Stars, Planets, Minor Planets and Moons: just arbitrary categories.
What makes a star?
"Well it shines it's own light." So does our Earth, you just can't see it because it's obscured by the crust. Of course, all that lava is shining underneath the crust even when it doesn't pop out at Mauna Loa or Iceland just as surely as a tree falls in a forest even when no one is there to see it. "Ah, if Lions could speak English, would it matter? After all, could we understand what they are talking about, English or no English, without really haven somewhat lived their life experience?"--Wittgenstein? But I totally digress.
Well, a star is made of gaseous plasma. We, and our planet: consensed matter. But your own eye tells you differently, not just Pierre-Marie Robitaille. Have you never seen a picture of the Sun?
The sun is extremely hot. So is the earth, but a short distance beneath the deepest mines, and certainly, at the core.
The sun is, said to be heated by fusion. Planets? By compression? Anyway, it's enough for it's own post--as if I know. . .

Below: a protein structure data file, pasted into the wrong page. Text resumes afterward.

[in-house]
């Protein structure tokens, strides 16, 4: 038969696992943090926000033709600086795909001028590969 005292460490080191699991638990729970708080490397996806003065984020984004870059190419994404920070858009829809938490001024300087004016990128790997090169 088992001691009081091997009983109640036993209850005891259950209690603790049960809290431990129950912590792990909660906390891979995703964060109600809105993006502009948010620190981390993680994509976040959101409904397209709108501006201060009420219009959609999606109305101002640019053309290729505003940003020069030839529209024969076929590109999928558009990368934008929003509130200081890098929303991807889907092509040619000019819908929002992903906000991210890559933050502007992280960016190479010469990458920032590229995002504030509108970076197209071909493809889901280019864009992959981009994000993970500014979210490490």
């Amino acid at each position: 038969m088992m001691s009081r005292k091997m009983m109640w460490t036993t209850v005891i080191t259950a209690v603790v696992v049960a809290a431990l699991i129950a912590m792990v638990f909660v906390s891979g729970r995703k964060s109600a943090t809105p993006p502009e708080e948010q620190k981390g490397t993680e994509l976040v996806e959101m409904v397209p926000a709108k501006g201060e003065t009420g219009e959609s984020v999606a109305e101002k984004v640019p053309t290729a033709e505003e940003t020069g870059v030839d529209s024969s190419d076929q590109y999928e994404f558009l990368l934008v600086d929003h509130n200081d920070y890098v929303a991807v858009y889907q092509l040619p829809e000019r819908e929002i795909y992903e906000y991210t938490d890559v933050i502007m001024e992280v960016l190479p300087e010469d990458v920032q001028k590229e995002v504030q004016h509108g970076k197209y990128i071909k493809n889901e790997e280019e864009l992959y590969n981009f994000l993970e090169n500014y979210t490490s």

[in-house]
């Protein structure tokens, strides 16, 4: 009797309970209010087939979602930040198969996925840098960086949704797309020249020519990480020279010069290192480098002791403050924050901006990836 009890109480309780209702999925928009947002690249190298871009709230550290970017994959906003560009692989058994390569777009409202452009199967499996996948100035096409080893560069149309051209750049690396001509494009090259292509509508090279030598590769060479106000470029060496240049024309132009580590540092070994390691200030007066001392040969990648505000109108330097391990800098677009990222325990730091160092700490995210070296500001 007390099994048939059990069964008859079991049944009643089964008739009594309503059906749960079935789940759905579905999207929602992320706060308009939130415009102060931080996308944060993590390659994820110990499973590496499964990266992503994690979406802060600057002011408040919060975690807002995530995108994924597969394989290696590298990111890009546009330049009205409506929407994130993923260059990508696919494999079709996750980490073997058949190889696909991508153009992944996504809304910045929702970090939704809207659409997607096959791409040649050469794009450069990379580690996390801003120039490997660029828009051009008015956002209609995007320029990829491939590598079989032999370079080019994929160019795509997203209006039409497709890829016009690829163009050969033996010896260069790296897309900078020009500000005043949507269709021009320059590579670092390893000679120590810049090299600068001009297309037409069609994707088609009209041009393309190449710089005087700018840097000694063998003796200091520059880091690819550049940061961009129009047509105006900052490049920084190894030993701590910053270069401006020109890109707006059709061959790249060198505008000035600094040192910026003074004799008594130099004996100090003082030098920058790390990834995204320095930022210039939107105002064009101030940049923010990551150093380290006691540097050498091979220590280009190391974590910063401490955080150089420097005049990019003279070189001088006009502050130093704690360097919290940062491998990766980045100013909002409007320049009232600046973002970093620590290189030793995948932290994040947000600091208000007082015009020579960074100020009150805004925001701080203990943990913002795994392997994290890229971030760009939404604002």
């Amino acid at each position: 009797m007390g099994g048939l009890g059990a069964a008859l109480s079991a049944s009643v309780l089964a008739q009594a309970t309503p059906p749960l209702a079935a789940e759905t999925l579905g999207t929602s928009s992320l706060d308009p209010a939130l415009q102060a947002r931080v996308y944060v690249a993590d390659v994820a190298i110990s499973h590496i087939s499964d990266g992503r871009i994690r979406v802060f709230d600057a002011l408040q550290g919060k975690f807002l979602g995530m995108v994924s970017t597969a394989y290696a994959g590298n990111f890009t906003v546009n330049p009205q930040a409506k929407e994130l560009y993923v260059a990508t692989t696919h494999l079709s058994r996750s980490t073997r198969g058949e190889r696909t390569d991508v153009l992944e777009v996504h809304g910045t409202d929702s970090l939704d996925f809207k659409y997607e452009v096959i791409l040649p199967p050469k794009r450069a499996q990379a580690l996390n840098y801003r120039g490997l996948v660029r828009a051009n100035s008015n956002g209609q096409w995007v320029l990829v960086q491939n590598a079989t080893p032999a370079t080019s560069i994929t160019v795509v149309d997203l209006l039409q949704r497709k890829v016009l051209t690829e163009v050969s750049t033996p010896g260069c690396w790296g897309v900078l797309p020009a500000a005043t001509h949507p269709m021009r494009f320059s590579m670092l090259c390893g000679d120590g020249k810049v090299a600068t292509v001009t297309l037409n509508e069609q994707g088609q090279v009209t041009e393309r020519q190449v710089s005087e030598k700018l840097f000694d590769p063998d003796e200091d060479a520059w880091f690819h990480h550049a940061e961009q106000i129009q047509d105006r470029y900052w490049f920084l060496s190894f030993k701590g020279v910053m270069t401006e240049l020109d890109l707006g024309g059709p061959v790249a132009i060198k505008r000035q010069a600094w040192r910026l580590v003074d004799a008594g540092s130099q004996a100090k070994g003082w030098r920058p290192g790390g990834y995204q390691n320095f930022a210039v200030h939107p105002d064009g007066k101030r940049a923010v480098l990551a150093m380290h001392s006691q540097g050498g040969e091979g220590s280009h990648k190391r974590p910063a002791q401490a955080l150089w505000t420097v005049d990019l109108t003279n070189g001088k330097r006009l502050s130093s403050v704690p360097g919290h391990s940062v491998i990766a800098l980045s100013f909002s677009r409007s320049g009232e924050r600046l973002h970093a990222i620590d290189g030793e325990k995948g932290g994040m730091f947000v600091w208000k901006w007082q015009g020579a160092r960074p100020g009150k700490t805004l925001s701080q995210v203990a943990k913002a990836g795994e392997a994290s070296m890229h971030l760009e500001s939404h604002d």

How about planets and minor planets and moons?
The new planet, now classified as a minor planet instead of as an asteroid, which just means, "space rock" in plain English: it is Ceres. Yet, it started out as a planet; if we consider classifications as valuable in any way, then Ceres was once a planet, and is again. Amen? But you know what's wrong with Vesta and Juno: basically they are as big as Ceres, but they are not round--just the shape of space rocks, or "rocks in space," except the size of a planet.
Then you know, Titan: atmosphere twice as thick as the Earth's. We quibble over the irrelevant detail that it circles Saturn rather than the Sun. Speaking of which, Saturn's sister planet Jupiter: does it or does it not give off a lot of radiation: kind of a cloud obscured fission version of a star or what?
Alright, as that Swedish Rumble channel owner says, "be good."